Hope and Change


Barack Obama had been elected on a platform of healthcare reform and a wave of frustration over the sinking economy. As he entered office in 2009, he set out to deal with both. Taking charge of the TARP program instituted under George W. Bush to stabilize the country’s financial institutions, Obama oversaw the distribution of some $7.77 trillion designed to help shore up the nation’s banking system. Recognizing that the economic downturn also threatened major auto manufacturers in the United States, he sought and received congressional authorization for $80 billion to help Chrysler and General Motors. The action was controversial, and some characterized it as a government takeover of industry. The money did, however, help the automakers earn a profit by 2011, reversing the trend of consistent losses that had hurt the industry since 2004. It also helped prevent layoffs and wage cuts. By 2013, the automakers had repaid over $50 billion of bailout funds. Finally, through the 2009 American Recovery and Reinvestment Act (ARRA), the Obama administration pumped almost $800 billion into the economy to stimulate economic growth and job creation.

More important for Obama supporters than his attempts to restore the economy was that he fulfill his promise to enact comprehensive healthcare reform. Many assumed such reforms would move quickly through Congress, since Democrats had comfortable majorities in both houses, and both Obama and McCain had campaigned on healthcare reform. However, as had occurred years before during President Clinton’s first term, opposition groups saw attempts at reform as an opportunity to put the political brakes on the Obama presidency. After months of political wrangling and condemnations of the healthcare reform plan as socialism, the Patient Protection and Affordable Care Act (Figure) was passed and signed into law.

The act, which created the program known as Obamacare, represented the first significant overhaul of the American healthcare system since the passage of Medicaid in 1965. Its goals were to provide all Americans with access to affordable health insurance, to require that everyone in the United States acquire some form of health insurance, and to lower the costs of healthcare. The plan, which made use of government funding, created private insurance company exchanges to market various insurance packages to enrollees.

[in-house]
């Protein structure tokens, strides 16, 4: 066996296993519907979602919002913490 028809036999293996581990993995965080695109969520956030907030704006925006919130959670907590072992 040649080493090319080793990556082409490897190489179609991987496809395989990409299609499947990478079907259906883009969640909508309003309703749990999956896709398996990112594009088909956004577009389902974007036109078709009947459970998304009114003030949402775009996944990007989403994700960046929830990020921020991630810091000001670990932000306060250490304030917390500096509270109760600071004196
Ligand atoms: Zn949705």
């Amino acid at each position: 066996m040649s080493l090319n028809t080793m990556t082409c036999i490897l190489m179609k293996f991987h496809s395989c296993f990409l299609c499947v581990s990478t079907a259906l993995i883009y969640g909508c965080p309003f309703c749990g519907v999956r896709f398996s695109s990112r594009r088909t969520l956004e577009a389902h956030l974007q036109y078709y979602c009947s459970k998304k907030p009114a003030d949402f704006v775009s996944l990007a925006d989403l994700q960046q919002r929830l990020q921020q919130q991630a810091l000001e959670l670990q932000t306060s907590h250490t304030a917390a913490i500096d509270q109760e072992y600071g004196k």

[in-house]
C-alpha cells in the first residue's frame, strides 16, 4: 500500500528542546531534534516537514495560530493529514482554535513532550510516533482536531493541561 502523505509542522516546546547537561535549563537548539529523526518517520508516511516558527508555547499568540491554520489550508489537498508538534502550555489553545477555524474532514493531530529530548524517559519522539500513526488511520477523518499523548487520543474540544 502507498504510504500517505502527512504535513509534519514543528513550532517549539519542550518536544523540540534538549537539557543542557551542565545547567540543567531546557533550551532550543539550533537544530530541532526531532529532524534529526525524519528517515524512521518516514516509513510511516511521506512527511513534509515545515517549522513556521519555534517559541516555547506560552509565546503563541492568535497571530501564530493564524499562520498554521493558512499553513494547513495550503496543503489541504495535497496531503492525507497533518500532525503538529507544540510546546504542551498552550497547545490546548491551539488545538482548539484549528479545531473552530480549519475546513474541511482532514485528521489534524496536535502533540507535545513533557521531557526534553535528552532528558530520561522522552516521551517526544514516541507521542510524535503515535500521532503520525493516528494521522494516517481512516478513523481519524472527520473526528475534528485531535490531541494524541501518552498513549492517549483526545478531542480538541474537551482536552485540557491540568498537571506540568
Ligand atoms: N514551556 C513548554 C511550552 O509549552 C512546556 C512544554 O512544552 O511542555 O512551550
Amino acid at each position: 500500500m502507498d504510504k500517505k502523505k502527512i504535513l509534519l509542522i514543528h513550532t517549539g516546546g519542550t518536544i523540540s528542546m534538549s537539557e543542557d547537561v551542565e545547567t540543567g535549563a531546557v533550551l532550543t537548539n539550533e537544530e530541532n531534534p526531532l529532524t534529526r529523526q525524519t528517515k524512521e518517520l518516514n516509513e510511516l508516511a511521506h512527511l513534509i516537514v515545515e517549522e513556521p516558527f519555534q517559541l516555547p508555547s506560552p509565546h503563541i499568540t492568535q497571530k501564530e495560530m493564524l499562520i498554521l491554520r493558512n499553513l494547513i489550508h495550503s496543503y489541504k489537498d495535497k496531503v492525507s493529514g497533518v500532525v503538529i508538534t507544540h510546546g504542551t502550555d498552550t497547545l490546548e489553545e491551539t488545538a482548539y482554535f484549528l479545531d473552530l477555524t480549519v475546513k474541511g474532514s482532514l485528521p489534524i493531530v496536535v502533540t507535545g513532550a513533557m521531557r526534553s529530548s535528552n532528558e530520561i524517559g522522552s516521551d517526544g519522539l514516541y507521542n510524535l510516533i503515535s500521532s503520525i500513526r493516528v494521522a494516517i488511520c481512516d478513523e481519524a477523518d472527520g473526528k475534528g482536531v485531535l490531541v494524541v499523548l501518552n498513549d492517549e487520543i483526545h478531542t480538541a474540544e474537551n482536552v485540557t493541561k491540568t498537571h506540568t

A photograph shows President Obama signing the Patient Protection and Affordable Care Act as Vice President Biden, Speaker of the House Nancy Pelosi, Senate Majority Leader Harry Reid, and others look on.
President Obama signs the Patient Protection and Affordable Care Act into law on March 23, 2010, as Vice President Biden, Speaker of the House Nancy Pelosi, Senate Majority Leader Harry Reid, and others look on. (credit: Pete Souza)

Although the plan implemented the market-based reforms that they had supported for years, Republicans refused to vote for it. Following its passage, they called numerous times for its repeal, and more than twenty-four states sued the federal government to stop its implementation. Discontent over the Affordable Care Act helped the Republicans capture the majority in the House of Representatives in the 2010 midterm elections. It also helped spawn the Tea Party, a conservative movement focused primarily on limiting government spending and the size of the federal government.